A grab-bag this week:
:: OK, this really isn't weird at all, but it's interesting and I thought I'd plop the link here. Bill Altreuter has a link to the 25 best movies you've never seen. For me, it's the 23 best movies I've never seen, since I've actually seen two of the ones on this list. The Adventures of Buckaroo Banzai Across the Eighth Dimension is in my opinion one of the touchstone flicks of geekdom, in that you can't claim to be an SF geek if you haven't seen it. I'll even use one of its lines ("Whoa, don't tug on that! You never know what it might be attached to.") in everyday conversation in hopes that someone will recognize it, but so far, no dice. The other one that I've seen is the wonderful Time After Time, in which Jack the Ripper flees capture in 1890s London via a time machine that his friend, HG Wells (yes, that HG Wells) has built, and ends up in 1979 San Francisco. This film deserves classic status, in my opinion -- it's a smart, taut thriller.
:: Greg of Delenda Est Carthago links Strange Maps, which is a blog about exactly what it says: strange maps. I'd link a favorite, but they're all just so cool; I plan to some serious archive-digging over there in the next few days. If there's a surer way to make me think you're a complete weirdo than saying "I don't like maps", I haven't found it. (I could go off on a rant here about fantasy novels these days not including maps of their made-up worlds, but I won't. Nor will I rant about fantasy novels that include maps that don't have the locations of the novel indicated within them. Grrrr.)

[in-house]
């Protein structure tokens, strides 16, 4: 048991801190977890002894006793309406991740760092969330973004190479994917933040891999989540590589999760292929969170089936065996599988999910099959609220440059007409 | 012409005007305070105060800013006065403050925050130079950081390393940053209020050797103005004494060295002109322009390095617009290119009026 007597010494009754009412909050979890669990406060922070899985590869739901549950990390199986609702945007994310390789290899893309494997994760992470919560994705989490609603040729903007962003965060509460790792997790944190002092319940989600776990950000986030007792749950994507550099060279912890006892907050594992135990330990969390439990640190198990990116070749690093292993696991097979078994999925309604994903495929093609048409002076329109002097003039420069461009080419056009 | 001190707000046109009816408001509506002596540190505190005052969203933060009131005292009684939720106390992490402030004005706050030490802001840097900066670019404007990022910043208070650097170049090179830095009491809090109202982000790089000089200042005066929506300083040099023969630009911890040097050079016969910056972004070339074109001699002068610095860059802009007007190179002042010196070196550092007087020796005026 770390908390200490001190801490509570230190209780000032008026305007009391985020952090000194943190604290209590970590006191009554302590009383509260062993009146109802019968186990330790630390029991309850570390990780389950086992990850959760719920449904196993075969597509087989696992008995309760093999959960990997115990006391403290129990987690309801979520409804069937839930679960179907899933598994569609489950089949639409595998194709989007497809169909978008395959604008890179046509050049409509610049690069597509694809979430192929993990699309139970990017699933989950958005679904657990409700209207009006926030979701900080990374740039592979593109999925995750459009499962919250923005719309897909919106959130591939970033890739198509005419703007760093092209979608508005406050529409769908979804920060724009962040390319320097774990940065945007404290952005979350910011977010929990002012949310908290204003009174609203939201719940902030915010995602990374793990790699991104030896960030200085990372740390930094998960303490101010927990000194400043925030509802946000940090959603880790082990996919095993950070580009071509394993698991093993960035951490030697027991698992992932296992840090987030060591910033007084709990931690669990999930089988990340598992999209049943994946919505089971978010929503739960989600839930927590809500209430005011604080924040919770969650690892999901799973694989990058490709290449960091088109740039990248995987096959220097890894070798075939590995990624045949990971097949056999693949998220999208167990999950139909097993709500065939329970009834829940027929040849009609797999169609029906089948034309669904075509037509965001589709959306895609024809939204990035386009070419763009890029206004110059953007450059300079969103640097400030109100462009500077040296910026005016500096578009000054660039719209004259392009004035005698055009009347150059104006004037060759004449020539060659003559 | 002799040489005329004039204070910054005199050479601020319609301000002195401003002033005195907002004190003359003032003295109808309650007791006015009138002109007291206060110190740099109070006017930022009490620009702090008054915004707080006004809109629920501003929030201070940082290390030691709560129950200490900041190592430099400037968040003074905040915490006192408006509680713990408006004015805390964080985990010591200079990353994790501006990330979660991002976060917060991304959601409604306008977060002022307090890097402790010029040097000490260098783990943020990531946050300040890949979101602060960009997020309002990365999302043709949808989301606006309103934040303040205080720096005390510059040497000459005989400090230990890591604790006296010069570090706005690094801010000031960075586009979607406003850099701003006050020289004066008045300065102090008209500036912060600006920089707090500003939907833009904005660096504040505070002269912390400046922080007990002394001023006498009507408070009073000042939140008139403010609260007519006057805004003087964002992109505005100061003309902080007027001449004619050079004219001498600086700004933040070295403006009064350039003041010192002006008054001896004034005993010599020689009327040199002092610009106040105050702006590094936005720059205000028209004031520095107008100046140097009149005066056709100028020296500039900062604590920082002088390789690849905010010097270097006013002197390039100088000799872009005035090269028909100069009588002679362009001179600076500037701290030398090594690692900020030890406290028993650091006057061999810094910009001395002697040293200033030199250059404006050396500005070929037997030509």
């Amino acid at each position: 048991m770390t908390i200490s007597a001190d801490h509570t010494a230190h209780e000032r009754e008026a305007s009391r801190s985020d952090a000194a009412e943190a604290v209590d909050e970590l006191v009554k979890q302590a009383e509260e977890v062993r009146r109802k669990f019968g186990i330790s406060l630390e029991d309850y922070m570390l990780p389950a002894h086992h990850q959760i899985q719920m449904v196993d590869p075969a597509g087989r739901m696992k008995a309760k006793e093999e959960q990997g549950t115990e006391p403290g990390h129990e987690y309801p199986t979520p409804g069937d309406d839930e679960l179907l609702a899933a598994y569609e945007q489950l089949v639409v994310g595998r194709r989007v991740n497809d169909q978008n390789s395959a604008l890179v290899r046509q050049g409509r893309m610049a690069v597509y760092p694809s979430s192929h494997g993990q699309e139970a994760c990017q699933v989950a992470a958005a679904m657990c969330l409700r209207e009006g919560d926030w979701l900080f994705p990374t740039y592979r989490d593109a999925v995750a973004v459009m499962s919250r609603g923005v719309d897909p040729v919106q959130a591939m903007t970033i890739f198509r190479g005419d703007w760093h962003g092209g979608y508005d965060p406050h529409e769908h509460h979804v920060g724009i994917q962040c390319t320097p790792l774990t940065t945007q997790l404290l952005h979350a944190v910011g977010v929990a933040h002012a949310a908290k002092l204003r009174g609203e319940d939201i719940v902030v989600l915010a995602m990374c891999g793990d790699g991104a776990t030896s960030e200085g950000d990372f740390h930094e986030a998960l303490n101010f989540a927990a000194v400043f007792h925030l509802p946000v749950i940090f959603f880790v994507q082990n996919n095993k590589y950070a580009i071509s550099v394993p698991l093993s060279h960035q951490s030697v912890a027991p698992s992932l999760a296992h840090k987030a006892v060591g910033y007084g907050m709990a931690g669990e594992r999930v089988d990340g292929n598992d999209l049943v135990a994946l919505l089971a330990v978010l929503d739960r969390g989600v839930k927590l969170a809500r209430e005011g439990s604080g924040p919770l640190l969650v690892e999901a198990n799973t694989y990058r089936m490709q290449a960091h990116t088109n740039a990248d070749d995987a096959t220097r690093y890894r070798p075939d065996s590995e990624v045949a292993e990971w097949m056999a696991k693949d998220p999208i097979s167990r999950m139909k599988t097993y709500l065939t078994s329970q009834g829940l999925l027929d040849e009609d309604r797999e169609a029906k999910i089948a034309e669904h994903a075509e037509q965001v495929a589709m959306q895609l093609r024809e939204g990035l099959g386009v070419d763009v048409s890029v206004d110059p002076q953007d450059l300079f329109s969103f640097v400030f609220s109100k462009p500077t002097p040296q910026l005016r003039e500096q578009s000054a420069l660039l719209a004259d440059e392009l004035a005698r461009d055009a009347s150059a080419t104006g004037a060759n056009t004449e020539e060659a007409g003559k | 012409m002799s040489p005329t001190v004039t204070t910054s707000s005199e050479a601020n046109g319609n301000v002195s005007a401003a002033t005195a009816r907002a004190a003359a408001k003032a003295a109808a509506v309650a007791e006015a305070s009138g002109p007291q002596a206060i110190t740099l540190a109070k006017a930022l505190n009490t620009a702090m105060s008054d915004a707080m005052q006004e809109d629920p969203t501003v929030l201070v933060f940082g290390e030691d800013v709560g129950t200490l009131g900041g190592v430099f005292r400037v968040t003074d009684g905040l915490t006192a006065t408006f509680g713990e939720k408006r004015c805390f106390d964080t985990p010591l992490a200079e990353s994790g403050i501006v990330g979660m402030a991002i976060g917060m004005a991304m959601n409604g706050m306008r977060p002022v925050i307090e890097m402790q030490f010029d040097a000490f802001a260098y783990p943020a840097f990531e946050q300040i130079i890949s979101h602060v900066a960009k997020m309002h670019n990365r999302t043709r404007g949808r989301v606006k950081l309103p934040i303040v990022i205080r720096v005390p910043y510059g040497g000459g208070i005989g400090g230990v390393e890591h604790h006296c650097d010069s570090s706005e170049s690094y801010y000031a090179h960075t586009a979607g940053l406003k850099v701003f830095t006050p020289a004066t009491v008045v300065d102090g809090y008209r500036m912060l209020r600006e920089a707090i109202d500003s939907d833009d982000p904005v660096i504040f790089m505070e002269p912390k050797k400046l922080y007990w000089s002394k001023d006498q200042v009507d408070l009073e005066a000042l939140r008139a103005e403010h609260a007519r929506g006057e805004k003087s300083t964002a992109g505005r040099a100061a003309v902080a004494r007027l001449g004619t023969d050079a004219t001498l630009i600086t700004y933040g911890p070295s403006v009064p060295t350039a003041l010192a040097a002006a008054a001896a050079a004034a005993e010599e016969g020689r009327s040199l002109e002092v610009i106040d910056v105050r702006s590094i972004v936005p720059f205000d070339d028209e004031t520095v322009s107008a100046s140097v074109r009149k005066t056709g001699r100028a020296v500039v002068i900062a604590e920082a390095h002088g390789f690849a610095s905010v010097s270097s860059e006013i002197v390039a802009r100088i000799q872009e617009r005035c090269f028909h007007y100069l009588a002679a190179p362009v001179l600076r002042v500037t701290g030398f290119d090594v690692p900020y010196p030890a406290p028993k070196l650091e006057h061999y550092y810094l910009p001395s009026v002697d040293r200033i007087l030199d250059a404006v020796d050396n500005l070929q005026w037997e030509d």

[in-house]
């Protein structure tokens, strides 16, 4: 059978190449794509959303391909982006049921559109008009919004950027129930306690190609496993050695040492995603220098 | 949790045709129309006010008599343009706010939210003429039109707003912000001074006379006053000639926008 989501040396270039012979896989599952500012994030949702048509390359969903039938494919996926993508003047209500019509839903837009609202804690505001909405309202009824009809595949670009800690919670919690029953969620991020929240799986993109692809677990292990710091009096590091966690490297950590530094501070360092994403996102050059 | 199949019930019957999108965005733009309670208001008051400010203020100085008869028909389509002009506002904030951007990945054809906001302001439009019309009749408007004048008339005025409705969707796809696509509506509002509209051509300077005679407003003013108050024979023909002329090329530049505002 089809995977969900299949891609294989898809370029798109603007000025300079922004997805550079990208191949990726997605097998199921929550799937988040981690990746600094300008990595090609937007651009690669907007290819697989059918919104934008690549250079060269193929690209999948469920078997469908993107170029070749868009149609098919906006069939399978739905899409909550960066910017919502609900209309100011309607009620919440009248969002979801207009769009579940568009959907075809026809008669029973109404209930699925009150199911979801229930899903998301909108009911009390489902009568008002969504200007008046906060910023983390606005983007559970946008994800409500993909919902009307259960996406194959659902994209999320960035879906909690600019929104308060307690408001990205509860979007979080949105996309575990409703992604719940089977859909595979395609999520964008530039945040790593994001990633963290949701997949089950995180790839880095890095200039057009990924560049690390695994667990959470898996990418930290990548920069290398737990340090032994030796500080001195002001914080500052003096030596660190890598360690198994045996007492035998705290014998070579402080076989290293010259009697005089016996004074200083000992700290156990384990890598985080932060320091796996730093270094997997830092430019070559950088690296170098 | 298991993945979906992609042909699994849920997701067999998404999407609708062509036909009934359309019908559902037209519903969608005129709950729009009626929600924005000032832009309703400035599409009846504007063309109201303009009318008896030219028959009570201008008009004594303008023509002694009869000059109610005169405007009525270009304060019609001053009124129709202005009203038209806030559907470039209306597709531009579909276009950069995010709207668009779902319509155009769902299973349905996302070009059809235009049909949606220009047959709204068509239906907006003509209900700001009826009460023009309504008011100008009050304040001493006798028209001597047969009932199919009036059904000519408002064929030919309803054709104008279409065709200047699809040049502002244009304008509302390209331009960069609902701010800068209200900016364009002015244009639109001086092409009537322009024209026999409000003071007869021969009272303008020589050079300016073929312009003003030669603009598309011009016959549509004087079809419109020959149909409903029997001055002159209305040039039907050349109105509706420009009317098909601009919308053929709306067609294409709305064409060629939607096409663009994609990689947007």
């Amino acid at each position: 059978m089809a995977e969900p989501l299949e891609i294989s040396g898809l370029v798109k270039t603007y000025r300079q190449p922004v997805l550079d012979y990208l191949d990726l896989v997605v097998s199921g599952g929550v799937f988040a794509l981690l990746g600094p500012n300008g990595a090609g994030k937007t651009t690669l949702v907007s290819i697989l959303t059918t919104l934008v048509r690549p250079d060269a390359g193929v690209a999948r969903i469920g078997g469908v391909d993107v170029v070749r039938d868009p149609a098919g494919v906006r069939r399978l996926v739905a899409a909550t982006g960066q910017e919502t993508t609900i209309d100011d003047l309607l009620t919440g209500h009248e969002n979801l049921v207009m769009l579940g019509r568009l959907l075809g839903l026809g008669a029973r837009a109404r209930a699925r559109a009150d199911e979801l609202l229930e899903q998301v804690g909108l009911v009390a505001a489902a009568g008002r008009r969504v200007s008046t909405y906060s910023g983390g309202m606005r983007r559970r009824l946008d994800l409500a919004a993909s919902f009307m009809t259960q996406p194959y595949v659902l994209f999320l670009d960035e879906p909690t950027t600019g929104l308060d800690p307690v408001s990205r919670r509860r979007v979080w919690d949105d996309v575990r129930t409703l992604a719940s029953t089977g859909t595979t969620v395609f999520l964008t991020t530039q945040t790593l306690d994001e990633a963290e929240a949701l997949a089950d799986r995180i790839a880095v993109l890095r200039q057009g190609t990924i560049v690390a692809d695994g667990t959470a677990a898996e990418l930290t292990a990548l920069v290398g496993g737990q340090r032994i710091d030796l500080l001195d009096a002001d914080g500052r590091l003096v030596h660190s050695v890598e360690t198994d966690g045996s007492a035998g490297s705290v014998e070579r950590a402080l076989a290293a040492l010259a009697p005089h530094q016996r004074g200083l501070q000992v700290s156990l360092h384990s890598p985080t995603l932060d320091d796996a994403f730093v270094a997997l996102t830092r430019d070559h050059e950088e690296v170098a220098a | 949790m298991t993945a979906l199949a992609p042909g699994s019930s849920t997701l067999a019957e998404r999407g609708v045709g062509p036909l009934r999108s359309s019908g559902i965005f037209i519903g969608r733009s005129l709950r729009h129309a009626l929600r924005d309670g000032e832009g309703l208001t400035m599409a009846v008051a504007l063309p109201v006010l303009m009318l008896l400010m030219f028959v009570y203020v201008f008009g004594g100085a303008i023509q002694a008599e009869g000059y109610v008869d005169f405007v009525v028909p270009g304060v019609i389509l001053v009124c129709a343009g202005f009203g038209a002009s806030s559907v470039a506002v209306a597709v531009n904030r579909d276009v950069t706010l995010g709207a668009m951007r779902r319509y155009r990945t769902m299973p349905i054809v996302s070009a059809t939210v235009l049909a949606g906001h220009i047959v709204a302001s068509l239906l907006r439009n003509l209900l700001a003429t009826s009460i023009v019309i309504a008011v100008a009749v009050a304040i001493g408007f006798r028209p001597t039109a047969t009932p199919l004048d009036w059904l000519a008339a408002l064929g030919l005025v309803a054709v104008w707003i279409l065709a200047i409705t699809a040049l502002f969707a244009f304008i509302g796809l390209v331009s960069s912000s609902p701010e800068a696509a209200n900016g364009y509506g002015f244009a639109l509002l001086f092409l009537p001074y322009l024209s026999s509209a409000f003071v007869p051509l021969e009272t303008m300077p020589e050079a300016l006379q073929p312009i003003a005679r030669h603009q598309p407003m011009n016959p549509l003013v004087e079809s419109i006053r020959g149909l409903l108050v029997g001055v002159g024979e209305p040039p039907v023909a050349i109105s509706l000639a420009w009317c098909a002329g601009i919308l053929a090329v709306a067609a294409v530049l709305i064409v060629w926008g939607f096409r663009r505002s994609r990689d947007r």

(Obviously this blog is quite graphics-heavy.)
:: Tom the Dog chronicles the thespianic exploits of Neil Flynn, the Janitor from Scrubs, wherein it turns out that he's played a lot of cops. Curiously, he omits Flynn's appearance on That 70s Show as the disco bouncer who lets all of Eric's friends in, but keeps Eric outside because Eric's...Eric.
:: Via Warren Ellis: Apparently the Pentagon has confirmed that it spent $7.5 million trying to develop a chemical bomb that, when dropped on enemy soldiers, would make those soldiers...gay. And they did this in the 1990s. Seven point five million dollars. I just can't say anything more than that. How stupid are we, anyway?
:: Finally, in honor of the impending telecast of Bob Barker's departure from The Price is Right, here are the three of the luckiest people who have ever been on that show. First, check out this finish from a very old show (in the 1970s, probably), remembering that in the Showcase at the end, if you're the winning bidder and you're closer than $100 to the actual price without going over, you win both Showcases:
Then there's this guy, who decided to spice up the Showcase Showdown thing -- that's where you spin the big wheel -- with a marriage proposal. (No, not to Bob Barker.) They'll be telling this tale 'round the Thanksgiving dinner table for many years to come:
And finally, a longer segment that highlights the fact that sometimes pure guessing can actually triumph over complete cluelessness:
Wouldn't it suck if Barker's last show were to end in a double overbid?